MONTGOMERY — A week after House Bill 84 passed the Legislature, state and local school officials are still debating how it will impact education statewide.
The legislation, dubbed the Accountability Act, provides a tax credit for parents to move their children out of the worst public schools in the state — provided a private or non-failing public school wants to accept them, which the bill doesn’t require.
“How do we know private schools will take (the) kids?” said Morgan County Schools Superintendent Bill Hopkins Jr. His district doesn’t have any schools designated as failing, but that could change year-to-year, he said. He also wonders about private schools not having the same standards as public schools.
“How do we know that a student that leaves a low-performing pubic school is going to a high-performing private school?” he asked.
Even if Hopkins wanted to take in students from other systems, he isn’t sure he could.
“Some of the schools in our district are at capacity,” he said. “What do we do then?”
For now, the bill remains in legal limbo. The Alabama Education Association filed a lawsuit in a Montgomery County court, arguing the Legislature violated its rules and the state’s open meetings law when it added the tax-credit language. A judge stopped Gov. Robert Bentley from signing the bill last week and set a hearing for later this week. The GOP leadership has appealed to the state Supreme Court and asked for an expedited ruling.
Florence City Schools Superintendent Janet Womack campaigned for the bill in its original form, before a conference committee added the failing-school and tax-credit language.
“It started as a very solid bill,” she said. “Now, they’ve just opened up the door to so many implications that are not clear cut.”
Democrats argue that, under the bill, low-income students will still be trapped in poor-performing schools.
In Montgomery, all but one junior high school is on the failing list, and it houses a magnet program to which students must apply.
“Obviously, it can’t absorb them all,” said Charlotte Meadows, a former Montgomery Public Schools board member, about the one non-failing junior high and where students looking for a public school option in the city would go.
Alabama House Democrats stood together last week to decry the bill, and Rep. Johnny Mack Morrow, D-Red Bay, said he spoke to a private school leader about it.
“He said that this bill will let private schools recruit the best athletes and the best students,” Morrow said.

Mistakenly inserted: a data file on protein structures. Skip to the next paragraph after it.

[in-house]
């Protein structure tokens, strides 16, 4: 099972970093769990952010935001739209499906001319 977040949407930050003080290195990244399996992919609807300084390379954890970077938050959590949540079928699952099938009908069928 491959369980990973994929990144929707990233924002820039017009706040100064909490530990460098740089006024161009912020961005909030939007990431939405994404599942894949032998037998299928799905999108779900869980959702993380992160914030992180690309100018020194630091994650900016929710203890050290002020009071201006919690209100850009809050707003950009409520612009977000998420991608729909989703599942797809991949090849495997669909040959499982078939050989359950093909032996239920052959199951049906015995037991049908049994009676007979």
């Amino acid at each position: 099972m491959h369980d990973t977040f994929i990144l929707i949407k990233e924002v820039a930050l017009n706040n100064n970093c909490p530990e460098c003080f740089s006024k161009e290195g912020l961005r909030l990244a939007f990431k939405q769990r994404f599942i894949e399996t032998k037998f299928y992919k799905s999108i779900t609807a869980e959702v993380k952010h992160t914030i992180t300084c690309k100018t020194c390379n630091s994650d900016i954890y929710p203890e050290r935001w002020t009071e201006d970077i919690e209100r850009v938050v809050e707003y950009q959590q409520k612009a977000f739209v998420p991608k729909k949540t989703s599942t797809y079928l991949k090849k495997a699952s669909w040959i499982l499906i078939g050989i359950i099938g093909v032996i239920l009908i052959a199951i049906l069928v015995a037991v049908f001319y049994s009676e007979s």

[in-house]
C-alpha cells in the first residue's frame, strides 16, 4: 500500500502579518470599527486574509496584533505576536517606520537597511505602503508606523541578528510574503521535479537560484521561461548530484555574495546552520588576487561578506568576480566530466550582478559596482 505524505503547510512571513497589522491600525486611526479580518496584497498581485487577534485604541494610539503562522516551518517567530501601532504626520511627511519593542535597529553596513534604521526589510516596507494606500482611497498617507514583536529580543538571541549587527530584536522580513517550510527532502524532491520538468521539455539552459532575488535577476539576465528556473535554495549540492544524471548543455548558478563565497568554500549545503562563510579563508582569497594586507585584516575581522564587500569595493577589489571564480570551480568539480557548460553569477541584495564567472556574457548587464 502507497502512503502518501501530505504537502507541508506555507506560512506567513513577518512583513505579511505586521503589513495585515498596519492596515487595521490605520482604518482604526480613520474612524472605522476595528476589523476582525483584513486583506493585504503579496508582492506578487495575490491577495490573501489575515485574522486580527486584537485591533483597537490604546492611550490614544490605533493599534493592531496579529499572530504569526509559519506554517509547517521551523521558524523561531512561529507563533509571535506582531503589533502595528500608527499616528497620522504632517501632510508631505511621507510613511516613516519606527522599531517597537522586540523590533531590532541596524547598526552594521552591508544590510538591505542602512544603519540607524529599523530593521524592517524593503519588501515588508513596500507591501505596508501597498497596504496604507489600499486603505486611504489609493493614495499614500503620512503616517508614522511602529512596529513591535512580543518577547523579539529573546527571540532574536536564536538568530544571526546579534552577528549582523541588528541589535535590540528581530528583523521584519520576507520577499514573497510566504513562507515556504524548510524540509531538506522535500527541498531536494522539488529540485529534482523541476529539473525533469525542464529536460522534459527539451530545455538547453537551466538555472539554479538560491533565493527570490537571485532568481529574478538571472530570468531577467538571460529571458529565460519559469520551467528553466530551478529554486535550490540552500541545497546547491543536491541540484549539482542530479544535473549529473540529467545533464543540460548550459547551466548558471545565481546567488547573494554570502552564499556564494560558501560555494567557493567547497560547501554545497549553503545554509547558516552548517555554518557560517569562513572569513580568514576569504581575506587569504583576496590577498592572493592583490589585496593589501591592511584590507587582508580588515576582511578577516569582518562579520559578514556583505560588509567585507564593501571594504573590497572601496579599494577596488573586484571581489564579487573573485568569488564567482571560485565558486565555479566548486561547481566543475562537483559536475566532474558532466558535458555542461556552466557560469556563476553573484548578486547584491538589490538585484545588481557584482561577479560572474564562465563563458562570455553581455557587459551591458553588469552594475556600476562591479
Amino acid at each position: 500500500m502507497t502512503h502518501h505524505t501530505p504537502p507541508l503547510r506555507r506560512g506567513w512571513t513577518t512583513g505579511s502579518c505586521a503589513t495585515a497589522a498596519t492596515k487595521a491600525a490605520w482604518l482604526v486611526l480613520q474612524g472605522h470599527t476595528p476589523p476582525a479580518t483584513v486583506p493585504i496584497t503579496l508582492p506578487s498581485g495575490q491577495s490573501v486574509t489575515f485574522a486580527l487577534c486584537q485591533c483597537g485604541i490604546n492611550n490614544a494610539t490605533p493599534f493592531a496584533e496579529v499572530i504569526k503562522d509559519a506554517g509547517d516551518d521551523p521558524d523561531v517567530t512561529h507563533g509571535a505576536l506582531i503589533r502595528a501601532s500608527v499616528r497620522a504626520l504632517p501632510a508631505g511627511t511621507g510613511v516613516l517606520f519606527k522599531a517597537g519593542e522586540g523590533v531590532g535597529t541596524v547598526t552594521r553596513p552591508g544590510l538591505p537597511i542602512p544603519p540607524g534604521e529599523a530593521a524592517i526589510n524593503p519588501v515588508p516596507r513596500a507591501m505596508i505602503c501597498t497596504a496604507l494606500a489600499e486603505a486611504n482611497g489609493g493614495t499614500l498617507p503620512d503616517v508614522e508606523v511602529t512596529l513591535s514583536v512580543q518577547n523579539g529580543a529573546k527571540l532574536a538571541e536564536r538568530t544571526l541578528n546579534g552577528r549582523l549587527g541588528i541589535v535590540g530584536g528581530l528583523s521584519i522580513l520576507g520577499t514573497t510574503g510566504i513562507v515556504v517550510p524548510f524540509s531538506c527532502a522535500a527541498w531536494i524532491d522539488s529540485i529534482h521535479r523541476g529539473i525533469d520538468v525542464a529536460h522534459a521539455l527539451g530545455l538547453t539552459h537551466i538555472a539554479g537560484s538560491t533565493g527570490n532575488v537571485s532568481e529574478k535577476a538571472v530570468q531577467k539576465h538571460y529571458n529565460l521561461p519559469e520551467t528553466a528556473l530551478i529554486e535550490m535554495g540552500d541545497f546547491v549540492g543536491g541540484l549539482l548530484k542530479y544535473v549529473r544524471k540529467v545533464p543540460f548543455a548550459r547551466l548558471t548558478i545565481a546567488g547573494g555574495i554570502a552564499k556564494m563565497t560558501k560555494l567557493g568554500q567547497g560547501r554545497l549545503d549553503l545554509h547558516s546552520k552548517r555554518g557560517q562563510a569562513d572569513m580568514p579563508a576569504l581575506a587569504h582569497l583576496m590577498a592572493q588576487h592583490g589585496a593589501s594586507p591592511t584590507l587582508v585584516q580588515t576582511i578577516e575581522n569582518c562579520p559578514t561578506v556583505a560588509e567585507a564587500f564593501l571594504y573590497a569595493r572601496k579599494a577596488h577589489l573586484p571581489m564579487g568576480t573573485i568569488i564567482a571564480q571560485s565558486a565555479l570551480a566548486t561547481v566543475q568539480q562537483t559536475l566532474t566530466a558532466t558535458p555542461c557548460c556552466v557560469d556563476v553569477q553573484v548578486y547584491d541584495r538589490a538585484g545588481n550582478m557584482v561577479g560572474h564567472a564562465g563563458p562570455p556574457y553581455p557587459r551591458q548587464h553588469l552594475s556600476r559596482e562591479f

“It’s not the kids in the rural areas who will get these scholarships. It’s going to be the kids who can play football, basketball and baseball ... and maybe some of the kids with high SAT scores.”
The Alabama High School Athletics Association said last week the bill’s passage won’t impact its rules about transfers and eligibility.
Students who transfer to either a public or private school would lose a year of athletic eligibility, Senate President Pro Tem Del Marsh’s office said.
Some critics have gone so far as calling the bill classist and racist.
“It will put poor whites and poor blacks in one school and put rich whites and good black athletes in the best schools,” said Rep. Daniel Bowman, D-Sulligent.
Marsh, R-Anniston, considered the bill’s mastermind, rejected that assessment.
“Most of these troubled, failing systems, I will guarantee you, are high-minority,” Marsh said.
“This will give those students a chance to leave a majority-minority school and go to a school that is most likely a high percentage of white students. ... How can you call that racist?”
D’Linell Finley, a political science professor in Montgomery, said some people have an issue with the tax credit being available to parents whose children have never been to public school.
“That is why some of the black legislators have called this bill racist,” he said.
Marsh defended the tax credit for those who currently pay private-school tuition.
“I have parents in Anniston that have put their kids in private school for the last several years that forgo vacations and other things in life — a nicer car, a newer home — because they care about their kids’ education and they put that as a priority,” he said.
“Why shouldn’t they benefit like anybody else? Don’t penalize people who are already making sacrifices because they care about their kids.”
Those families would have to live in a “failing” public school zone to qualify for the tax credit.
Republicans have been accused of letting lobbyists write the bill for them, but Marsh and Bentley have said no lobbyists were involved in its creation.
When asked why wording in the bill is similar to model legislation backed by the American Legislative Exchange Council, which advocates “limited government, free markets, federalism and individual liberty,” Marsh’s office said it’s possible the state office that writes lawmakers’ bills used some of ALEC’s wording found online.
Marsh said the idea of providing tax credits to parents has been kicking around the Legislature for several years.
StudentsFirst, a national education advocacy group founded by former Washington, D.C., public school chancellor Michelle Rhee, has advocated tax credits or vouchers and scholarships to help students get out of failing schools. But Charlotte Meadows, StudentsFirst’s outreach director in Alabama, said the group wasn’t directly involved in adding tax credits to HB84.
“I wish I could say ‘yes’ and you’d give me the credit for it,” she said.
Meadows said some parents can’t or won’t take advantage of the tax credits in order to get their children into better schools, but many will.
“I think just because someone doesn’t take advantage of an opportunity doesn’t mean that opportunity shouldn’t be there,” she said.
Mary Sell can be reached at email@example.com.
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